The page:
Service Intensity Add-On: Why Your Hospice Is Missing It & How To Fix It

Remember SIA? It's not just about extra reimbursement. Effective end-of-life care processes are crucial for achieving excellence.

The Service Intensity Add-On payment coincides with the quality measure for visits in the last days of life. To capture the extra Service Intensity Add-On Payments, it is critical that the hospice team have effective communication, processes, and a high level of collaboration.

Leaders at the hospice will need to fully understand the value of the service intensity add-on and how they can consistently capture it. Nurses and Social workers need a working knowledge of SIA and manageable caseloads with realistic productivity expectations to spend extra time with patients at end of life.

Why Does It Matter?

SIA is based on direct time spent in the last 7 days with the RN or SW. More direct care at the end of life benefits every patient and family. Here are a few of the obvious benefits of effectively utilizing these visits.

  1. Reduce unplanned hospitalizations and revocations

  2. Minimize after-hours calls due to unexpected changes in condition

  3. Higher quality of care and symptom management at end of life

  4. Improved CHAPS satisfaction surveys and family confidence in care delivery

  5. Higher facilitation of the plan of care at end of life

Hospice Visit Patterns in the Last Seven Days of Life and the Service Intensity Add-On Payment

How Does It Work?

The Service Intensity Add On (SIA) adds billable units for direct care provided in 15-minute increments in the last 7 days of life for visits from the Registered Nurse and Social Worker at the Continuous Home Care rate in addition to the routine home care reimbursement rate. There are 16 possible units to capture and up to 4 hours per day. (See §418.302)

Why it’s still getting missed by many hospices:

  1. Staffing challenges, caseloads are high or there is insufficient accountability from office leadership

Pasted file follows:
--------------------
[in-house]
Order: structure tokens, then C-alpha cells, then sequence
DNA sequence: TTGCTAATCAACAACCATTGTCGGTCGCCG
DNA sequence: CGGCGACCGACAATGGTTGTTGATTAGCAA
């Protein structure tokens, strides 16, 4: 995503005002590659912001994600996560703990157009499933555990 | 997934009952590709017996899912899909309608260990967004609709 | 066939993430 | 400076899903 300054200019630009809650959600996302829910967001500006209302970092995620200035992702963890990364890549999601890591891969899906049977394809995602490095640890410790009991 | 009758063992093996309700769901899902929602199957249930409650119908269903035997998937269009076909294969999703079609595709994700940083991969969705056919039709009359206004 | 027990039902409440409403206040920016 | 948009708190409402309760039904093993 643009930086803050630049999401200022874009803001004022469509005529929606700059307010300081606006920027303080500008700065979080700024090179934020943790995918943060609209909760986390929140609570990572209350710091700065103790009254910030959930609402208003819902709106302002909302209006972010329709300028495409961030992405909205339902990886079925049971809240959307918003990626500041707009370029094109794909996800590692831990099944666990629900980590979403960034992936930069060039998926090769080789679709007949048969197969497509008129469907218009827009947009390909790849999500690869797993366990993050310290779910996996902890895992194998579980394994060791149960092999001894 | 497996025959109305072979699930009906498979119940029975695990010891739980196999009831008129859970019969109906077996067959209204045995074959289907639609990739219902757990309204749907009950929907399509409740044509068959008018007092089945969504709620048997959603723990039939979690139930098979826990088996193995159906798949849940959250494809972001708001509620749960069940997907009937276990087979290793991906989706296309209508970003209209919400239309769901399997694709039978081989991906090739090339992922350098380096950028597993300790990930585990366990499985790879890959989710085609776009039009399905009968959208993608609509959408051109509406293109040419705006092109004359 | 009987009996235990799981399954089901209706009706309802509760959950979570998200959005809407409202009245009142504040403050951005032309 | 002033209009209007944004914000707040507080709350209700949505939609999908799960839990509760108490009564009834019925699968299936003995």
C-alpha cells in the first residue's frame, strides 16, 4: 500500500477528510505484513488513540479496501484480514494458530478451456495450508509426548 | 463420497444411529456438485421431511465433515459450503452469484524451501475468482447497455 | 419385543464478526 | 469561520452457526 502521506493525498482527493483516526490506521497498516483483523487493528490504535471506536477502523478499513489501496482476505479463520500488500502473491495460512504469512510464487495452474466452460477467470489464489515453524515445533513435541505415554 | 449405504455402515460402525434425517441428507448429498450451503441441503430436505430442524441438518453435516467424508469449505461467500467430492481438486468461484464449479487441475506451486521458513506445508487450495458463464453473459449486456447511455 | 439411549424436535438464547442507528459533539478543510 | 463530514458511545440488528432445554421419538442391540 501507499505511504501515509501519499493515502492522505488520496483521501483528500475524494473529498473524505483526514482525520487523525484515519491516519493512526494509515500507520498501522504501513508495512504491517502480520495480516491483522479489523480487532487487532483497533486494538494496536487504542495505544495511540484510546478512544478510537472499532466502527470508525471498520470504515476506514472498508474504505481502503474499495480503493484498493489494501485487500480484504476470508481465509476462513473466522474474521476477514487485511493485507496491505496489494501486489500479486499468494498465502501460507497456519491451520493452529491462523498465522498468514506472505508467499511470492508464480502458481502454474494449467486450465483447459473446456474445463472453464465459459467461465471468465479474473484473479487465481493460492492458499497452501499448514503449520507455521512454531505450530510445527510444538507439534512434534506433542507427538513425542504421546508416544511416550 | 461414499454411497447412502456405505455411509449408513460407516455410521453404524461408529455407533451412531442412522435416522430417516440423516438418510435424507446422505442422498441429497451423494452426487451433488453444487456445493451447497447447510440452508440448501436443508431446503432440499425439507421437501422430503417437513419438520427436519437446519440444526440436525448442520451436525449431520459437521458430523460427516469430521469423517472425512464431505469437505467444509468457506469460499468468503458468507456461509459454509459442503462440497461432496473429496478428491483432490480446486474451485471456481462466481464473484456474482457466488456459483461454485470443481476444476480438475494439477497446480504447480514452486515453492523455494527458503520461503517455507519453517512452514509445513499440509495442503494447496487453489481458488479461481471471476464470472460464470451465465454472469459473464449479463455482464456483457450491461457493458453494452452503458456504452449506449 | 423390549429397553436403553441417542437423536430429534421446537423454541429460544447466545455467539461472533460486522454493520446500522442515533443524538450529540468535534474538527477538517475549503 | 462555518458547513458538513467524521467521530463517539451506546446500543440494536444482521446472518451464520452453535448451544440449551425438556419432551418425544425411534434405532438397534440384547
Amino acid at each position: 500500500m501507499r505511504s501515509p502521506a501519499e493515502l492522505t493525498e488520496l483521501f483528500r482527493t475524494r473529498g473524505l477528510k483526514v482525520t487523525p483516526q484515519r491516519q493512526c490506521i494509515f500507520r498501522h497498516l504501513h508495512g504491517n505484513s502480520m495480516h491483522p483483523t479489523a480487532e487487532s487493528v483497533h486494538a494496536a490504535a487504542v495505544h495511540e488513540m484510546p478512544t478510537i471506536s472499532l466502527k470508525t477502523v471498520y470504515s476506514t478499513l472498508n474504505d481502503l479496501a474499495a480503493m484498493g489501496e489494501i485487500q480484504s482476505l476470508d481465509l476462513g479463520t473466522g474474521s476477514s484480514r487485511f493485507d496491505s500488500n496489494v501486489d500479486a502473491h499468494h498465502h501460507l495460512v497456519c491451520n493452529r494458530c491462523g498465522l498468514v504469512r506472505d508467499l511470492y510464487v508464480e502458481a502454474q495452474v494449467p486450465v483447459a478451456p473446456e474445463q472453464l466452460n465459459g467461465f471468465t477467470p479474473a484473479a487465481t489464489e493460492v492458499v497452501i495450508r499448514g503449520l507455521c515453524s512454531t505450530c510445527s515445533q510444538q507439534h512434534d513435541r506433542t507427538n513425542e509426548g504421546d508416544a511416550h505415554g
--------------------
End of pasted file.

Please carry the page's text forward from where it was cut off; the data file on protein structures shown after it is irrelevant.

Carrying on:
2. Scheduling issues, frequencies aren’t changed - no established process in place or visit frequencies are inadequate to capture decline effectively

  3. Communication between field and office breaks down and does not occur

  4. New or unfamiliar staff covering visits don’t know the patient's baseline and signs of decline and changes in condition are missed

How to course correct:

  1. Reinforce education with nurses and social workers on the importance of visits in the last 7 days to the quality of care and the operations of the hospice.

  2. Establish expectations with weekend staff that visits are required for patients with a decline.

  3. Clinical and operational leadership need to provide education and accountability for field staff and office clinicians who manage the scheduling

  4. Have an intentional time at least daily when the office and the field connect on patient status changes

  5. Create a communication standard to provide family education on how and why visit frequencies will change when the decline occurs

  6. Ensure the IDT and plan of care are updated

  7. Create space in caseloads for nurses and social workers to spend additional time on direct care in the last 7 days

  8. If your hospice has productivity guidelines for social workers and nurses, consider how these visits are weighted and if they require a specific visit type

  9. Make sure to review in your QAPI meeting! All quality indicators and other measures related to changes in condition, and visits at end of life including the number of RN and SW visits in the last 7 days

What has been your biggest challenge in capturing SIA?

If you aren't capturing SIA and you need help providing education and establishing processes reach out to me about how I can help at [email protected]

Categories: : Operational Excellence